On ending the child sexual abuse . . .
Last Sunday, June 19, we celebrated Father’s Day by acknowledging the role of the father in the lives of their children. Many families around the world spent the day reminiscing over the good times they cherish and love. Some took fathers for breakfast, lunch and dinner, while some spent quiet moments reflecting on past times.
I congratulate all fathers for their positive and continued involvement in the lives of their children. To a greater extent, I expressed deep admiration for the ones, who are committed, loving, dependable, understanding and who spend valuable time with their children.
While fathers were being celebrated last Sunday, it was also the International Day For The Elimination Of Sexual Violence Against Children.
Child sexual abuse is a form of sexual violence against a child, and it is considered “the best kept secret” all over the world. Over the years, children in Barbados have been the victims of this scourge and, for several reasons,
it continues to be a major problem in our society.
There are still too many cases of child sexual abuse in Barbados; and, in my assessment, the child is the victim who suffers major psychological drawbacks from this dreaded behaviour.
Some fathers and stepfathers see children as their possessions and therefore strongly believe they have the right to have sexual intercourse with them or perform other deviant acts of sexual aggression. The reality of examining this from all perspectives is that the children, who have been the victims of this scourge, will become adults in the future.
We will expect these children to be well-adjusted individuals and to function effectively in our society. How can these individuals function effectively and efficiently in our society, if we expose them to inappropriate sexual behaviours at the early stage of their development and mistreat them in every manner?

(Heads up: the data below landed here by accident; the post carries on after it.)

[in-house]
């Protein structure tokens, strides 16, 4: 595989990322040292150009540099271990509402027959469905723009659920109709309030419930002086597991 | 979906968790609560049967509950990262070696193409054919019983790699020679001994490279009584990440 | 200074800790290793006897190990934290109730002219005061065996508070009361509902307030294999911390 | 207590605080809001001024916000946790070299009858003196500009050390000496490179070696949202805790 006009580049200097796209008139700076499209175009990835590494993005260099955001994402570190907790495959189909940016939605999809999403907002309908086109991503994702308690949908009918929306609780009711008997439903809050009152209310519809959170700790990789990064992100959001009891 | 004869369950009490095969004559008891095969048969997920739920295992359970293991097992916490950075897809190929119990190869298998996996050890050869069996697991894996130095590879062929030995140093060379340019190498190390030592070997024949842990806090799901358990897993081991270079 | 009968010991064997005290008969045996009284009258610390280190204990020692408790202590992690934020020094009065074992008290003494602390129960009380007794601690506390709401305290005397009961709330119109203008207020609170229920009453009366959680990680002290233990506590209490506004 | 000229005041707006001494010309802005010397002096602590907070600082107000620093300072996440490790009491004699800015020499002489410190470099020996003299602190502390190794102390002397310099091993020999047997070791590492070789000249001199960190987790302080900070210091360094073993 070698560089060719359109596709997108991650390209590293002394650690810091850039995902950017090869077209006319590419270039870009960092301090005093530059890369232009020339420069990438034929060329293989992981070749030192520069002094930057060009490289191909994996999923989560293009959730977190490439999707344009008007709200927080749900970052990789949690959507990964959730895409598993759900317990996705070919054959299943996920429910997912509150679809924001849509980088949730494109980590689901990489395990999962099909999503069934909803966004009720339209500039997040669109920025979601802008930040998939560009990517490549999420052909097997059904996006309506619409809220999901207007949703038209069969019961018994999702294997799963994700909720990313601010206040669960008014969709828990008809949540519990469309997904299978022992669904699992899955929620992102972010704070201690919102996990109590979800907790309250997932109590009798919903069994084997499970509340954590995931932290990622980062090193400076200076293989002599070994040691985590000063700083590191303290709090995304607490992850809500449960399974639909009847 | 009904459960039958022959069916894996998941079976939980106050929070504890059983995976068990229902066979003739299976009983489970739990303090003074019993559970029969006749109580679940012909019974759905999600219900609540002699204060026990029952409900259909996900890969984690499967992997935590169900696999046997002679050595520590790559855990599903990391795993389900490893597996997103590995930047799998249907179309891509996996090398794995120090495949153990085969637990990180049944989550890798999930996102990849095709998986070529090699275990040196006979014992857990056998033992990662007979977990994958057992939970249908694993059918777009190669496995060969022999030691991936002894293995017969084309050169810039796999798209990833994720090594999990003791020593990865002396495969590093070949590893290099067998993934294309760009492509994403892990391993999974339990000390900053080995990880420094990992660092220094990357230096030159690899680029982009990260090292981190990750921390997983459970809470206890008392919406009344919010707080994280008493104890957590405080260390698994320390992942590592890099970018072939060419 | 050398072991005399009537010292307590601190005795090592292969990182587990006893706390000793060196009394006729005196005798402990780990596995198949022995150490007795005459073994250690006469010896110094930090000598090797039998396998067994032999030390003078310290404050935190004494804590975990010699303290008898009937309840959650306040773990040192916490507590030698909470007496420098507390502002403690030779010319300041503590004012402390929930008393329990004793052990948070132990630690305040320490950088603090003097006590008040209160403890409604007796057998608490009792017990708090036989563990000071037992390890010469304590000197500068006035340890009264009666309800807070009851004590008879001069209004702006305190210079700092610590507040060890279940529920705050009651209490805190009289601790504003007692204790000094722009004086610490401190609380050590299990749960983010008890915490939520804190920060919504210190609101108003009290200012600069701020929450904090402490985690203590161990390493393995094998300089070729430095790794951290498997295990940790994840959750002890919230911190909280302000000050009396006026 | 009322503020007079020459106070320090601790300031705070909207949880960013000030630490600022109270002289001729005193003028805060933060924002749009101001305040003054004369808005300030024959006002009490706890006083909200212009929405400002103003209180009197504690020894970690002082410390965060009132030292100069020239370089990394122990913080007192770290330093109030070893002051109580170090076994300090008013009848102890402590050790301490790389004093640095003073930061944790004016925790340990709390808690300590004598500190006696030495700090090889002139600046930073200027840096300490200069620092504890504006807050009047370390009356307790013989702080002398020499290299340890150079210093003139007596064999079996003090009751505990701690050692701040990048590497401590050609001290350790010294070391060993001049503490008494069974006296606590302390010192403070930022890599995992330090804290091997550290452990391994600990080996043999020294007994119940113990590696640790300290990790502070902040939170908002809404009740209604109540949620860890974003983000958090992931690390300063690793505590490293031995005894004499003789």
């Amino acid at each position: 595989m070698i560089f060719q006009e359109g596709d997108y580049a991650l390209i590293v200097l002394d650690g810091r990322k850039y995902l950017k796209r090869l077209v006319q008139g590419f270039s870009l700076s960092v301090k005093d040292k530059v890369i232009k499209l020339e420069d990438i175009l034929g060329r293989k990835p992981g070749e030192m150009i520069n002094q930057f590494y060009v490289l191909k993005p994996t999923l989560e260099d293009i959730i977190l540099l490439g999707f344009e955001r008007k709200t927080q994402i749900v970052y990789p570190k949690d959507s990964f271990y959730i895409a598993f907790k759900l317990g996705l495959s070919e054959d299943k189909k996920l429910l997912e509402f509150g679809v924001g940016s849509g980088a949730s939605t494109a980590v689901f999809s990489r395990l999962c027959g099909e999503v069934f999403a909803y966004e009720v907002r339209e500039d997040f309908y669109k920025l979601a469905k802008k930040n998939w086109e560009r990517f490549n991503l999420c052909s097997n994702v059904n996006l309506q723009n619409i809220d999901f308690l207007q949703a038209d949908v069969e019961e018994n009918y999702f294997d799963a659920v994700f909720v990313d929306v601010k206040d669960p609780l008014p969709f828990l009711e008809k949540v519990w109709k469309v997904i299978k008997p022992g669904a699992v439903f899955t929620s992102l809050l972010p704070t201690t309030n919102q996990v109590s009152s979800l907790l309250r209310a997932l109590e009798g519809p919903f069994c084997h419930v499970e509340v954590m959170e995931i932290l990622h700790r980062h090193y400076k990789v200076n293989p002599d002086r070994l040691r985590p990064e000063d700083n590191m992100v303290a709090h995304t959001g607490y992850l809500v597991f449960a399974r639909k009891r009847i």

We must also remember that this behaviour can be copied from the abuser and, hence, transferred from one generation to the other.
The traumatic events of this experience can permanently destroy children. Many of them feel betrayed, stigmatized, helpless, hopeless and will suffer low self-esteem and low self-worth. As a result, it can also have a direct impact on how they view the world and on how they should behave in society.
There is also an increase in sexual abuse among boys in Barbados. The research out there suggests that boys who have been sexually abused tend to get involved in deviant and criminal behaviour.
We have been experiencing an upsurge in violent behaviour, and the authorities cannot seem to make the connection between children who have been abused and the ugly ramifications of this behaviour. Child sexual abuse is a precursor to criminal behaviour. In Barbados, we continue to educate our society and raise awareness about this growing problem. I think that we need to do much more in the criminal justice system domain in order to help these children. When children are discovered as victims, we should always try to counsel them so that they can strive and develop psychologically, physically and socially.
In concluding, I am making some proposals that will assist in the delivery of justice.
Firstly, I propose that we register sex offenders, so that parents can create a safe, cohesive and harmonious environment for their children.
Secondly, we also need to encourage parents, friends, acquaintances, and family members to report this wrongdoing expeditiously, irrespective of the position that the perpetrator holds in our society.
Thirdly, we need to listen to children and be willing to spend enough time with them to create effective communication. This will encourage them to report any kind of sexual abuse, when an adult engages them in inappropriate behaviour.
To achieve this objective, we must build confidence in children and continuously support them in all the positive endeavours they aspire to be part of.
Fourthly, it is imperative that the legislators rewrite the Laws Of Barbados to reflect that the state would have a greater responsibility towards children, by making them wards of the state when they become victims of child sexual abuse. In this way, an assault on a child becomes an assault on the state.
By facilitating this process, parents will not be allowed to discontinue cases of child sexual abuse in exchange for money, or other material possession.
Fifthly, we need to have longer sentences and rehabilitative interventions for perpetrators to keep them away from children. This is necessary because these individuals are very difficult to reform.
(Rennette Dimmott is a forensic psychologist, behavioural specialist and published author.)